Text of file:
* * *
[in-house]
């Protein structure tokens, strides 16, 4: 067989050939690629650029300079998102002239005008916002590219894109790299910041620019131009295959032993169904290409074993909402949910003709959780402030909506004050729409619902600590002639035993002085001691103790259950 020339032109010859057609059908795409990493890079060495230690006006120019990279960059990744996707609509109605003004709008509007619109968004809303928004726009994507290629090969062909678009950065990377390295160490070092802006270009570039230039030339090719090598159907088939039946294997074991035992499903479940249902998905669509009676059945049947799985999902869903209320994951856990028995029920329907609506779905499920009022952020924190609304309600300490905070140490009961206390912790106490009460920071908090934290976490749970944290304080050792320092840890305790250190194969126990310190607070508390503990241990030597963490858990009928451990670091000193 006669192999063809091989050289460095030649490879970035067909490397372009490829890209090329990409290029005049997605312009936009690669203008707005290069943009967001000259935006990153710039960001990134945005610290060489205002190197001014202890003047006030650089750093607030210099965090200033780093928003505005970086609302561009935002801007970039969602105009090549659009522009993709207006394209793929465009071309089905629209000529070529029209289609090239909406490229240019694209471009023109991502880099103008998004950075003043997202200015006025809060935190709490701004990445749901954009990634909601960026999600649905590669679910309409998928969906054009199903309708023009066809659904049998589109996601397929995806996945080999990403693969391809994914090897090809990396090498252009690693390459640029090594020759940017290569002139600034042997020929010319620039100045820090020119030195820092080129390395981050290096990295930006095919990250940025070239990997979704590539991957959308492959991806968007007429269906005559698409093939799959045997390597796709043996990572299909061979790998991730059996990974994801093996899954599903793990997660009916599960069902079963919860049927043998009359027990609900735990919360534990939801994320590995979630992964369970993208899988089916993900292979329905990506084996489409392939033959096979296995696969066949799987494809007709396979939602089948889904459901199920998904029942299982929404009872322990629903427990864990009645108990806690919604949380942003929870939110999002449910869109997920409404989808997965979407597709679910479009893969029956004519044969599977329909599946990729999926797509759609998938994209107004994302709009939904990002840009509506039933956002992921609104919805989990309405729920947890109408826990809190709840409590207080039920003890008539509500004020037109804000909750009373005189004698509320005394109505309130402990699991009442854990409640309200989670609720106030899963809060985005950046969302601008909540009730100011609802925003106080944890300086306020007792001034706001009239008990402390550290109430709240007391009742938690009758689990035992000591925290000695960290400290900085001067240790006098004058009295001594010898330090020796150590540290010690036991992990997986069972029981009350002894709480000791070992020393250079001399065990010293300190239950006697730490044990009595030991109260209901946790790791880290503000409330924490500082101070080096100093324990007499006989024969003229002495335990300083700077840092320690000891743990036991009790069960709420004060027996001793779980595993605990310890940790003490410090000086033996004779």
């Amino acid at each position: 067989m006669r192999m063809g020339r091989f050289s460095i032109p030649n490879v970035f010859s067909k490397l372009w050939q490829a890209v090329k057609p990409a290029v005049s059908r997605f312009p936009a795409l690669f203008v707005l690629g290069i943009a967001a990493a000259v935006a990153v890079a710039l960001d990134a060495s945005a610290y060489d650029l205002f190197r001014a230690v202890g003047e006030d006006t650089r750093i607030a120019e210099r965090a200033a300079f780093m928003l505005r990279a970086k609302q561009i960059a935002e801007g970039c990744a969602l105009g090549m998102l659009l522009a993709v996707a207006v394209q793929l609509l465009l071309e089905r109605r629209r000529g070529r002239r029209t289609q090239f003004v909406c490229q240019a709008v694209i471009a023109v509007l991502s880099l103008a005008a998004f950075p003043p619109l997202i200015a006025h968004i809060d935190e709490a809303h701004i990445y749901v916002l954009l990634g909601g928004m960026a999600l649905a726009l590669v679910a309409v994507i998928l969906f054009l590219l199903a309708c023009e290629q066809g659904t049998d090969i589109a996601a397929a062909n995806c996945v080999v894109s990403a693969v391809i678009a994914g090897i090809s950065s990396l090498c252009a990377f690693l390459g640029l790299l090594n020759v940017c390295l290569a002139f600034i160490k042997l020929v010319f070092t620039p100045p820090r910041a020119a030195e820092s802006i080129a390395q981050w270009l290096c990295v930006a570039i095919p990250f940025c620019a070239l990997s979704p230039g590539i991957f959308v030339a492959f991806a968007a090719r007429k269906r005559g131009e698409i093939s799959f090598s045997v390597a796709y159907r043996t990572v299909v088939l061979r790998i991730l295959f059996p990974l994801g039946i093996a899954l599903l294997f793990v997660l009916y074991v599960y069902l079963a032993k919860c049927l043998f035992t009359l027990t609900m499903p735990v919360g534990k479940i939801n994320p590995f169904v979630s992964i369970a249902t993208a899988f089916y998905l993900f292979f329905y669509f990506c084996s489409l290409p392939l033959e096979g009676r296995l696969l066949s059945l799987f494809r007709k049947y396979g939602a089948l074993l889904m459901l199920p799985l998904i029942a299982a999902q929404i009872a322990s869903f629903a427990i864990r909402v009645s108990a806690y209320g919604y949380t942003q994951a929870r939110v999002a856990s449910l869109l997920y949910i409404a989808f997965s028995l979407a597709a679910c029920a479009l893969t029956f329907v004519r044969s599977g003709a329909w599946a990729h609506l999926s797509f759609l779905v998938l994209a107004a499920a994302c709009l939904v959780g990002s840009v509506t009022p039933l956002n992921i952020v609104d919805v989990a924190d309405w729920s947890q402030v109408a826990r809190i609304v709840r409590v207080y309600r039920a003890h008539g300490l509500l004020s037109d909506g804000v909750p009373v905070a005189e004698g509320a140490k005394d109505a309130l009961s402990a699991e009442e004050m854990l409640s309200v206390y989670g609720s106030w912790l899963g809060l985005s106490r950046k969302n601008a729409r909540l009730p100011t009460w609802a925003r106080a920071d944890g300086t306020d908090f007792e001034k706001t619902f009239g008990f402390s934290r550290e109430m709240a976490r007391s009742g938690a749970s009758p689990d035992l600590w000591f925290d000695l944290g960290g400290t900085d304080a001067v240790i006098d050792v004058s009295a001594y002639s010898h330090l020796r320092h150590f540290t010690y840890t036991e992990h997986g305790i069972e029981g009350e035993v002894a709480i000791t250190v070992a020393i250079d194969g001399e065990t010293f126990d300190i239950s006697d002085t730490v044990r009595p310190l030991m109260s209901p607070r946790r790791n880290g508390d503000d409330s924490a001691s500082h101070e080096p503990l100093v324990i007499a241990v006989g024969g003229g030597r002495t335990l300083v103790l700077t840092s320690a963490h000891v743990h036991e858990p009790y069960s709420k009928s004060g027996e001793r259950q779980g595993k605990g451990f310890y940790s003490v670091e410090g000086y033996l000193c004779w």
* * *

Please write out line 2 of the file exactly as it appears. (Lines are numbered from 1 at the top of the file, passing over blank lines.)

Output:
């Protein structure tokens, strides 16, 4: 067989050939690629650029300079998102002239005008916002590219894109790299910041620019131009295959032993169904290409074993909402949910003709959780402030909506004050729409619902600590002639035993002085001691103790259950 020339032109010859057609059908795409990493890079060495230690006006120019990279960059990744996707609509109605003004709008509007619109968004809303928004726009994507290629090969062909678009950065990377390295160490070092802006270009570039230039030339090719090598159907088939039946294997074991035992499903479940249902998905669509009676059945049947799985999902869903209320994951856990028995029920329907609506779905499920009022952020924190609304309600300490905070140490009961206390912790106490009460920071908090934290976490749970944290304080050792320092840890305790250190194969126990310190607070508390503990241990030597963490858990009928451990670091000193 006669192999063809091989050289460095030649490879970035067909490397372009490829890209090329990409290029005049997605312009936009690669203008707005290069943009967001000259935006990153710039960001990134945005610290060489205002190197001014202890003047006030650089750093607030210099965090200033780093928003505005970086609302561009935002801007970039969602105009090549659009522009993709207006394209793929465009071309089905629209000529070529029209289609090239909406490229240019694209471009023109991502880099103008998004950075003043997202200015006025809060935190709490701004990445749901954009990634909601960026999600649905590669679910309409998928969906054009199903309708023009066809659904049998589109996601397929995806996945080999990403693969391809994914090897090809990396090498252009690693390459640029090594020759940017290569002139600034042997020929010319620039100045820090020119030195820092080129390395981050290096990295930006095919990250940025070239990997979704590539991957959308492959991806968007007429269906005559698409093939799959045997390597796709043996990572299909061979790998991730059996990974994801093996899954599903793990997660009916599960069902079963919860049927043998009359027990609900735990919360534990939801994320590995979630992964369970993208899988089916993900292979329905990506084996489409392939033959096979296995696969066949799987494809007709396979939602089948889904459901199920998904029942299982929404009872322990629903427990864990009645108990806690919604949380942003929870939110999002449910869109997920409404989808997965979407597709679910479009893969029956004519044969599977329909599946990729999926797509759609998938994209107004994302709009939904990002840009509506039933956002992921609104919805989990309405729920947890109408826990809190709840409590207080039920003890008539509500004020037109804000909750009373005189004698509320005394109505309130402990699991009442854990409640309200989670609720106030899963809060985005950046969302601008909540009730100011609802925003106080944890300086306020007792001034706001009239008990402390550290109430709240007391009742938690009758689990035992000591925290000695960290400290900085001067240790006098004058009295001594010898330090020796150590540290010690036991992990997986069972029981009350002894709480000791070992020393250079001399065990010293300190239950006697730490044990009595030991109260209901946790790791880290503000409330924490500082101070080096100093324990007499006989024969003229002495335990300083700077840092320690000891743990036991009790069960709420004060027996001793779980595993605990310890940790003490410090000086033996004779």